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Re: RS/RE: basic questions

From: Paul Prescod <papresco@calum.csclub.uwaterloo.ca>
Date: Wed, 02 Oct 1996 23:10:29 -0400
Message-Id: <>
To: w3c-sgml-wg@w3.org
At 10:44 PM 10/2/96 EDT, you wrote:
>You also need the newline to be significant between <emph>these</emph>
><number>two</number> lines.

I don't think so. In fact, I have since thought that I should take out my
newline-becomes-space rule altogether. Most text editors seem to put spaces
at the end of lines before they word-wrap. Touch-typists will put them in
without thinking about it. So under what circumstances are these newlines
between words without spaces going to arise? I think that because we cannot
SEE the spaces at the end of lines, we presume they are not there.

Some editors wrap visually without inserting newlines at all, so those
aren't a problem.

>There's no point in practice in being compatible with 8879 -- instead, XML
>has to be compatible with actual tools.  Probably the most widespread
>tools that read SGML are HoTMetaL, Panorama, Adept, and A/E, with NSGMLS
>and SGMLS and Omnimark being the most widespread on the `next layer down'
>(conceptually, I don't mean to deprecate them!).  I don't list DynaText
>because the viewer is the widespread part, and it reads a compiled form.
>As far as I know, only the tools in the 2nd group I mentioned support
>shortref or datatag or making " a name start character (is that what's
>going on there with <">...</">??).

Well, the shortref is just a syntactic hack to avoid namespace collision. If
we don't want to break tools, we could call the element <PRE>.

>InContext, Microstar's editor (Far and Wide?  I don't mean Near & Far),

Near and Far author.

>SoftQuad Explorer, LivePage, and many many other tools that are perhaps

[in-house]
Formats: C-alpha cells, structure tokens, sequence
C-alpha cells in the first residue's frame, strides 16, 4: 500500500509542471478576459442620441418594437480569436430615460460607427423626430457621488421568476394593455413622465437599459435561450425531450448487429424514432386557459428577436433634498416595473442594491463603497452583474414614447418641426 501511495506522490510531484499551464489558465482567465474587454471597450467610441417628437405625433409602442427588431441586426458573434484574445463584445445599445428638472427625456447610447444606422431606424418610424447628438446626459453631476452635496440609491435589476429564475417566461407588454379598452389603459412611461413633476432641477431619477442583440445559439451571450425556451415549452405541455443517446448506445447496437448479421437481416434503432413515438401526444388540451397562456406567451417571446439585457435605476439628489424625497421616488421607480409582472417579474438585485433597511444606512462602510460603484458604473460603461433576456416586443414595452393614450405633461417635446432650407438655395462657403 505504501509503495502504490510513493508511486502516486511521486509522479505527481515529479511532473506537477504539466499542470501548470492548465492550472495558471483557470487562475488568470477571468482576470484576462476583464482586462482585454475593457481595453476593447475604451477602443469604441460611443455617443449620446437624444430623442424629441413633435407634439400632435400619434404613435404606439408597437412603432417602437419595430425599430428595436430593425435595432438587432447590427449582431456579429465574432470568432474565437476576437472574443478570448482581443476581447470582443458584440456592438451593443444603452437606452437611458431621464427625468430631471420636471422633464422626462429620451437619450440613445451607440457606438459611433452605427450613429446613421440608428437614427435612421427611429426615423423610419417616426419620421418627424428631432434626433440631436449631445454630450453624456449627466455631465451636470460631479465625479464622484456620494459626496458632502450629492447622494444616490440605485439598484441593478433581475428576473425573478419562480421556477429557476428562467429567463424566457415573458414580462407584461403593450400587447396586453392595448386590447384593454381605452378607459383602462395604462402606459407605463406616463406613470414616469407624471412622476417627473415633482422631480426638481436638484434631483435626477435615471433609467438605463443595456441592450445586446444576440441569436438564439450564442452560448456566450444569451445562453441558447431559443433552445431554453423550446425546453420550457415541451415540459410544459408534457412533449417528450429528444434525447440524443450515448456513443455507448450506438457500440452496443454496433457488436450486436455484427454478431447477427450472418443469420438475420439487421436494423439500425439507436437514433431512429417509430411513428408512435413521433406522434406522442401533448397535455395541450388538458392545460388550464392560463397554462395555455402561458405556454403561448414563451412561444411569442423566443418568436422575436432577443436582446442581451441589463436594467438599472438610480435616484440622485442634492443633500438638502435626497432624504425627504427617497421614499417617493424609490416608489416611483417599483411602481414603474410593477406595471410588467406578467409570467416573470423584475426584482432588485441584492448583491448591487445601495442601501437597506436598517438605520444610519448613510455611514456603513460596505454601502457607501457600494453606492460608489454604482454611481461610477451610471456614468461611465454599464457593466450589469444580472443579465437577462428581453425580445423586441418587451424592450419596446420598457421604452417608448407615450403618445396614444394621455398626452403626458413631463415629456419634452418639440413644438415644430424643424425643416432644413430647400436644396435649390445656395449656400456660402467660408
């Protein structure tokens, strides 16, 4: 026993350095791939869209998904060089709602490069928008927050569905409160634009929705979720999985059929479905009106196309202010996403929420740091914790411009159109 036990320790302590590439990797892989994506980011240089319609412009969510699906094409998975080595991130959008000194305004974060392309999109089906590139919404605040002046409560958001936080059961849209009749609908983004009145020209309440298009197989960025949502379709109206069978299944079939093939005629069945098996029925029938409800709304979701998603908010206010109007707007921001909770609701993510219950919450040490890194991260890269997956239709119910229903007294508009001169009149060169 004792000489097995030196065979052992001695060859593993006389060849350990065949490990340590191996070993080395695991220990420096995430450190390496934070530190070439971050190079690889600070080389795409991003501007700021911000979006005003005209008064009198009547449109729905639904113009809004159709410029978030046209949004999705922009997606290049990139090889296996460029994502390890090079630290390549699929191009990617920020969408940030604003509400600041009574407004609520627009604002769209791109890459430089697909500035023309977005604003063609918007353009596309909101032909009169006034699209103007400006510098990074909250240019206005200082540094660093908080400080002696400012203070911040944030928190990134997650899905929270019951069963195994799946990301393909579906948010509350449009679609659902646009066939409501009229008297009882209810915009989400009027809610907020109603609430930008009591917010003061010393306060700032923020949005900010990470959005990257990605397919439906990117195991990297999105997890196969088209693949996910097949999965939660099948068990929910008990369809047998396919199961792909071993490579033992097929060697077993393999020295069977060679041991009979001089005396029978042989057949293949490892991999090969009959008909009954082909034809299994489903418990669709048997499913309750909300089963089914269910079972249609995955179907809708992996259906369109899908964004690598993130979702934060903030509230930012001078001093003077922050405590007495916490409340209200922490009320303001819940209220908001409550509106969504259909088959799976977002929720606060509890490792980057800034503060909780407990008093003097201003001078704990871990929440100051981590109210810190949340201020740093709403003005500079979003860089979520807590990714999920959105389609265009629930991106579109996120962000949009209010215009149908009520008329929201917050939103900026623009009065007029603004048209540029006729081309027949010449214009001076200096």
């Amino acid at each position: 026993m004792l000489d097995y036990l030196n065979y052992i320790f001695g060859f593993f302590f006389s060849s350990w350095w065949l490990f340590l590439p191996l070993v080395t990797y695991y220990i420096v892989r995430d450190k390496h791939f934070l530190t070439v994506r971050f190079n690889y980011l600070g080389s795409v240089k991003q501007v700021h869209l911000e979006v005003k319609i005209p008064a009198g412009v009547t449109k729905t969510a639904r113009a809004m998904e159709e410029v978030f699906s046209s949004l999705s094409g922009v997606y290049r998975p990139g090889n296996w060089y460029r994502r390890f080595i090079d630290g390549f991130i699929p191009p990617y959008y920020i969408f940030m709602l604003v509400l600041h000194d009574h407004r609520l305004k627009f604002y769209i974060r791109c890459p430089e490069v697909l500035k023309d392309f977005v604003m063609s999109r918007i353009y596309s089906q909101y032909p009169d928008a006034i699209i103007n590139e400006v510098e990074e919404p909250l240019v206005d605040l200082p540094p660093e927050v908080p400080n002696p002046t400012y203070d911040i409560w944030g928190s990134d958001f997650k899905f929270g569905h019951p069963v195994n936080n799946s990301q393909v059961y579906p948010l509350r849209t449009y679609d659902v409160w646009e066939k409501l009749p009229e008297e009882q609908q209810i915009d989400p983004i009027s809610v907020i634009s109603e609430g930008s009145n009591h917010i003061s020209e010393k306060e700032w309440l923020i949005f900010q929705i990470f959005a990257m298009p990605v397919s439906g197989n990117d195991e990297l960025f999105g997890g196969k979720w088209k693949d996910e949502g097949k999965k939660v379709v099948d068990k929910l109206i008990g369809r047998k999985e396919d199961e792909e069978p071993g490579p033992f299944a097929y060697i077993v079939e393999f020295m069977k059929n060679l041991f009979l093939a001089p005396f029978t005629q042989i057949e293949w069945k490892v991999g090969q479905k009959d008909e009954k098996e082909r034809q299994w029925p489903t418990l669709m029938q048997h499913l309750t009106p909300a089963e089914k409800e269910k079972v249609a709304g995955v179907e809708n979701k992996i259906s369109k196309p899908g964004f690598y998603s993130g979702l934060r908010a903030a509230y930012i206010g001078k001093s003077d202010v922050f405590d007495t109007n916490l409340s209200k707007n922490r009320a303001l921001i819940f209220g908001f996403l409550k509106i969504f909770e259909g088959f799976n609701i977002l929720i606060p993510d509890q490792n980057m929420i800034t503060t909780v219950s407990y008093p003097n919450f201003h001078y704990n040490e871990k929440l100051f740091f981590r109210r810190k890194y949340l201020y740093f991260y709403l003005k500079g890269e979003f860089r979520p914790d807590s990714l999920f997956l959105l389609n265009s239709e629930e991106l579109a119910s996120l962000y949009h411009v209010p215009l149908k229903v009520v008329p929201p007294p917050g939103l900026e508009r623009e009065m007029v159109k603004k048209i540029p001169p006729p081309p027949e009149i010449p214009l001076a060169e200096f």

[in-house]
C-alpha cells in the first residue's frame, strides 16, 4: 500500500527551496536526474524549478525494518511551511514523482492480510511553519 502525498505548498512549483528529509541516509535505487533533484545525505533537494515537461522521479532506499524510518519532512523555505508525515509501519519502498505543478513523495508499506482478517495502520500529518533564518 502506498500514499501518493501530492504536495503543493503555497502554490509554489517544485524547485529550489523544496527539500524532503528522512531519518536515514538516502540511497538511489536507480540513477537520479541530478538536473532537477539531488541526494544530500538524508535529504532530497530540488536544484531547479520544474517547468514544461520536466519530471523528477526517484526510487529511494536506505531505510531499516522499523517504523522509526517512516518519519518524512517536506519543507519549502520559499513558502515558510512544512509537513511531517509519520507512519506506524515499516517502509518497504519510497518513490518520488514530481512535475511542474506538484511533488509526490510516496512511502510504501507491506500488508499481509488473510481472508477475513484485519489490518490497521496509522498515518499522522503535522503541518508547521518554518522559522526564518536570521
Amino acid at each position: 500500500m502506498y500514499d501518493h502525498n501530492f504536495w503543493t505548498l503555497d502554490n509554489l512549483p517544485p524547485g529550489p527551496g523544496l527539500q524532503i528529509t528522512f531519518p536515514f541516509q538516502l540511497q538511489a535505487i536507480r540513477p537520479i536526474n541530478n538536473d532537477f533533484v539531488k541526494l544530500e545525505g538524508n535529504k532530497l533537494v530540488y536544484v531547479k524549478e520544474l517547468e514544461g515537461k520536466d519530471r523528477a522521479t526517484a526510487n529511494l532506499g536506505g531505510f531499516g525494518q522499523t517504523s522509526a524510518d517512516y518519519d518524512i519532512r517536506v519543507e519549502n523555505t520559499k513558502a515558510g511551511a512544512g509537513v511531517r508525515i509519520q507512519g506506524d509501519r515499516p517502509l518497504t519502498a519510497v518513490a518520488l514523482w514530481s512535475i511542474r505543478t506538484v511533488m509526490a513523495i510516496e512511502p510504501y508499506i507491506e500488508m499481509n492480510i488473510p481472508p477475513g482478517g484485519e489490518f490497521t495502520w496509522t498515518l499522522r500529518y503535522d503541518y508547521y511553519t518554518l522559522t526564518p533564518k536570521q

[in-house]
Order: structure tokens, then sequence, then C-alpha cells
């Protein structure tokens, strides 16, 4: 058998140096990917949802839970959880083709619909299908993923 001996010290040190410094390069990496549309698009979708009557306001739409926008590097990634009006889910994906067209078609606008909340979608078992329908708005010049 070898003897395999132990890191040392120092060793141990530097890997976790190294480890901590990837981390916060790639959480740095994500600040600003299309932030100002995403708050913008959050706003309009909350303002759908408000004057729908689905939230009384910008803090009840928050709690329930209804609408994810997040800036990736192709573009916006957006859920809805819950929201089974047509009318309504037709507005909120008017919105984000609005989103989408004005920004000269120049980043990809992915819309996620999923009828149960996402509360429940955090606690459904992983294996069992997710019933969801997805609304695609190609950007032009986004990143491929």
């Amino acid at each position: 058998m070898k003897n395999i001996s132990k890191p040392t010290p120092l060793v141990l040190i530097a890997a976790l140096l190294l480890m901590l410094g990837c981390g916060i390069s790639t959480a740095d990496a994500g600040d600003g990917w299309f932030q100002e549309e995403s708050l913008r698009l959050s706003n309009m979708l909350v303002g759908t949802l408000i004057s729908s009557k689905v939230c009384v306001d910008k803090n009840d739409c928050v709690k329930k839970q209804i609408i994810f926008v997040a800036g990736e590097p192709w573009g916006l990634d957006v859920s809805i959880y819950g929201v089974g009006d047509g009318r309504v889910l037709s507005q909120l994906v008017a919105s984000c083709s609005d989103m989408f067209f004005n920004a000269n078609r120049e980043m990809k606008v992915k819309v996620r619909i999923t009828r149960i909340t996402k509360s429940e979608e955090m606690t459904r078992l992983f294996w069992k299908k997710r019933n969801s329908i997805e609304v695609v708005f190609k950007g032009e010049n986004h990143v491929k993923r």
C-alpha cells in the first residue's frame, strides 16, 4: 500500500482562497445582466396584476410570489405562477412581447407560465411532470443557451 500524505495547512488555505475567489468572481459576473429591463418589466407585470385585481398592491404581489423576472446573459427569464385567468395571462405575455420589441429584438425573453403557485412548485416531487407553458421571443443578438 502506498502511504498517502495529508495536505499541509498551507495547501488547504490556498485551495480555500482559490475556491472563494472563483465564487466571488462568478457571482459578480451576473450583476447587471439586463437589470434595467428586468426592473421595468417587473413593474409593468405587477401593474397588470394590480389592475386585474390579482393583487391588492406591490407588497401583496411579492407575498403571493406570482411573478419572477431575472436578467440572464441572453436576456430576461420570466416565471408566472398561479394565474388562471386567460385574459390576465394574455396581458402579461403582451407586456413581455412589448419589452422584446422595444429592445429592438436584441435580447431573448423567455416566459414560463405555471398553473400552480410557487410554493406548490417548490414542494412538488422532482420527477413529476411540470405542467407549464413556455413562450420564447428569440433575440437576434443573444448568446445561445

>less widespread than the ``biggies'' (e.g because newer) also don't, as
>far as I know, support such things.  Correct my privately if I am wrong;
>I will gladly post a summary.  In fact, perhaps this is the sort of
>information that SGML OPEN could mantain??

InContext is based on SGMLS and will support anything SGMLS did.

>At any rate, if most of the most widely deployed SGML tools won't support
>XML because it needs features that they don't implement, the SGML 
>compatibility of XML buys little or nothing, I think.


>Again, if there are any other software writers represented here whose
>current shipping software could not cope with making all whitespace
>significant, and could not supply a script or patch or upgrade or
>sidegrade or whatever within, say, six to twelve months, send me mail
>and I will post a summary early next week.

According to my understanding, the only way to make all whitespace
significant (i.e. to pass all whitespace to the application) is to do that
SGML DECL RE remapping hack. So a LOT of software would have to be changed
(i.e. almost all of the products you mentioned) if you are right that they
do not support SGML DECL tricks.

>On the other hand, let me know if you _could_ cope with this:
>* any sequence of whitespace characters is equivalent to a single blank
>* there is no distinction between spaces and newlines
>* an application that processes XML may reduce whitespace to a canonical
>  format, or to an equivalent format, or may leave the whitespace
>  untouched.

Are whitespace characters in element context illegal according to this
scheme? Or are they just passed on to the XML application which must figure
out to discard them? I think that that is still the biggest issue.

If they are illegal, then your markup will be very "terse" (i.e. no
formatting newlines). If they are passed on, then XML applications will
sometimes be working with different data than SGML applications are.

 Paul Prescod
Received on Wednesday, 2 October 1996 23:15:26 UTC

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